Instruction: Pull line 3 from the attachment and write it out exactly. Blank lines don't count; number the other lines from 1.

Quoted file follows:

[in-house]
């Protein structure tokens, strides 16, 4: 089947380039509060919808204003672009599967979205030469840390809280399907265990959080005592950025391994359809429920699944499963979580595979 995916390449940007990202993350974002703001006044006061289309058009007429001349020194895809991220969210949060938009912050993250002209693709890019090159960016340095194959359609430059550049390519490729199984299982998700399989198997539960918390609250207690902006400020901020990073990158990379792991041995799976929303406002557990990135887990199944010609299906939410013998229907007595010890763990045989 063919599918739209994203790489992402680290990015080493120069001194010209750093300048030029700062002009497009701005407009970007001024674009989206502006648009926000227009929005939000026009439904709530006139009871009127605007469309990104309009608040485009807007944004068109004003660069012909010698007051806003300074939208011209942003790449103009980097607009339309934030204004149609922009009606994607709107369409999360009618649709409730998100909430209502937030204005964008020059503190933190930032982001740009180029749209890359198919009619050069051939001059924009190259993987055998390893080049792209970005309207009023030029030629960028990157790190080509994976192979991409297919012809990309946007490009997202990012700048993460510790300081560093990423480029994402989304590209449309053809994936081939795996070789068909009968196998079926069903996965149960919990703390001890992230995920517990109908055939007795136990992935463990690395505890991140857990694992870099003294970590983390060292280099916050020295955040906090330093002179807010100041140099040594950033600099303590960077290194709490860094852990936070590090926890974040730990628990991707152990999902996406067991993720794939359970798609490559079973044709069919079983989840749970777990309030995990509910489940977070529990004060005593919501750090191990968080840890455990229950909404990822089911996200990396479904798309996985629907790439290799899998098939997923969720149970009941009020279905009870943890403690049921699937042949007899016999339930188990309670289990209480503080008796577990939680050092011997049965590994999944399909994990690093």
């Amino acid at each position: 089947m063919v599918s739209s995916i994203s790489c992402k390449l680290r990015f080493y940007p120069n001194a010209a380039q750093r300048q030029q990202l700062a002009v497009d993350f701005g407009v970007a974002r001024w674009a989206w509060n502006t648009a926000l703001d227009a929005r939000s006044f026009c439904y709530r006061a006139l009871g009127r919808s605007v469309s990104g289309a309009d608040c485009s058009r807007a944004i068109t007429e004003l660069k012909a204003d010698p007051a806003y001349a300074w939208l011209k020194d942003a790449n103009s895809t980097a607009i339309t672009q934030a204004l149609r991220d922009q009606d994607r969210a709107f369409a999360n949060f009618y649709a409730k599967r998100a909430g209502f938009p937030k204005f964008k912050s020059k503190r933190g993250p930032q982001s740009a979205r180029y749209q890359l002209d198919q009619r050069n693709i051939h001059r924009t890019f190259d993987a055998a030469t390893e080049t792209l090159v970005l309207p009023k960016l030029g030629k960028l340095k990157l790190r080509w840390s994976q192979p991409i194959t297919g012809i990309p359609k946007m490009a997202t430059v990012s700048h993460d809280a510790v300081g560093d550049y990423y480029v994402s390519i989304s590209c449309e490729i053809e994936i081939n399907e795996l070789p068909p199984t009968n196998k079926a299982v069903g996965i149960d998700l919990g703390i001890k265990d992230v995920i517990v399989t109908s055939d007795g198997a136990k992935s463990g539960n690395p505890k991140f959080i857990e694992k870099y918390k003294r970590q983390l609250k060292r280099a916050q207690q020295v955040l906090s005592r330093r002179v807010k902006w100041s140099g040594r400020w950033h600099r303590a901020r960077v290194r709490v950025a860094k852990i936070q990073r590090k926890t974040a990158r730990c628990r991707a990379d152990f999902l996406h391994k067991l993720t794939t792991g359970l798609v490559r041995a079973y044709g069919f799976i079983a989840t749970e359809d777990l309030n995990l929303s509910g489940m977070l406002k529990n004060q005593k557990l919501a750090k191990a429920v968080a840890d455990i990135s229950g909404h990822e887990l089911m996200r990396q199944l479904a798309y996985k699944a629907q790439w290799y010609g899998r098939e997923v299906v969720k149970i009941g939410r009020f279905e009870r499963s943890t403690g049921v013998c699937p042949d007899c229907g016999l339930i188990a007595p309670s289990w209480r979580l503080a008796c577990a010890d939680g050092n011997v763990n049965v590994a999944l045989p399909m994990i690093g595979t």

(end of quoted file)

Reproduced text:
């Amino acid at each position: 089947m063919v599918s739209s995916i994203s790489c992402k390449l680290r990015f080493y940007p120069n001194a010209a380039q750093r300048q030029q990202l700062a002009v497009d993350f701005g407009v970007a974002r001024w674009a989206w509060n502006t648009a926000l703001d227009a929005r939000s006044f026009c439904y709530r006061a006139l009871g009127r919808s605007v469309s990104g289309a309009d608040c485009s058009r807007a944004i068109t007429e004003l660069k012909a204003d010698p007051a806003y001349a300074w939208l011209k020194d942003a790449n103009s895809t980097a607009i339309t672009q934030a204004l149609r991220d922009q009606d994607r969210a709107f369409a999360n949060f009618y649709a409730k599967r998100a909430g209502f938009p937030k204005f964008k912050s020059k503190r933190g993250p930032q982001s740009a979205r180029y749209q890359l002209d198919q009619r050069n693709i051939h001059r924009t890019f190259d993987a055998a030469t390893e080049t792209l090159v970005l309207p009023k960016l030029g030629k960028l340095k990157l790190r080509w840390s994976q192979p991409i194959t297919g012809i990309p359609k946007m490009a997202t430059v990012s700048h993460d809280a510790v300081g560093d550049y990423y480029v994402s390519i989304s590209c449309e490729i053809e994936i081939n399907e795996l070789p068909p199984t009968n196998k079926a299982v069903g996965i149960d998700l919990g703390i001890k265990d992230v995920i517990v399989t109908s055939d007795g198997a136990k992935s463990g539960n690395p505890k991140f959080i857990e694992k870099y918390k003294r970590q983390l609250k060292r280099a916050q207690q020295v955040l906090s005592r330093r002179v807010k902006w100041s140099g040594r400020w950033h600099r303590a901020r960077v290194r709490v950025a860094k852990i936070q990073r590090k926890t974040a990158r730990c628990r991707a990379d152990f999902l996406h391994k067991l993720t794939t792991g359970l798609v490559r041995a079973y044709g069919f799976i079983a989840t749970e359809d777990l309030n995990l929303s509910g489940m977070l406002k529990n004060q005593k557990l919501a750090k191990a429920v968080a840890d455990i990135s229950g909404h990822e887990l089911m996200r990396q199944l479904a798309y996985k699944a629907q790439w290799y010609g899998r098939e997923v299906v969720k149970i009941g939410r009020f279905e009870r499963s943890t403690g049921v013998c699937p042949d007899c229907g016999l339930i188990a007595p309670s289990w209480r979580l503080a008796c577990a010890d939680g050092n011997v763990n049965v590994a999944l045989p399909m994990i690093g595979t």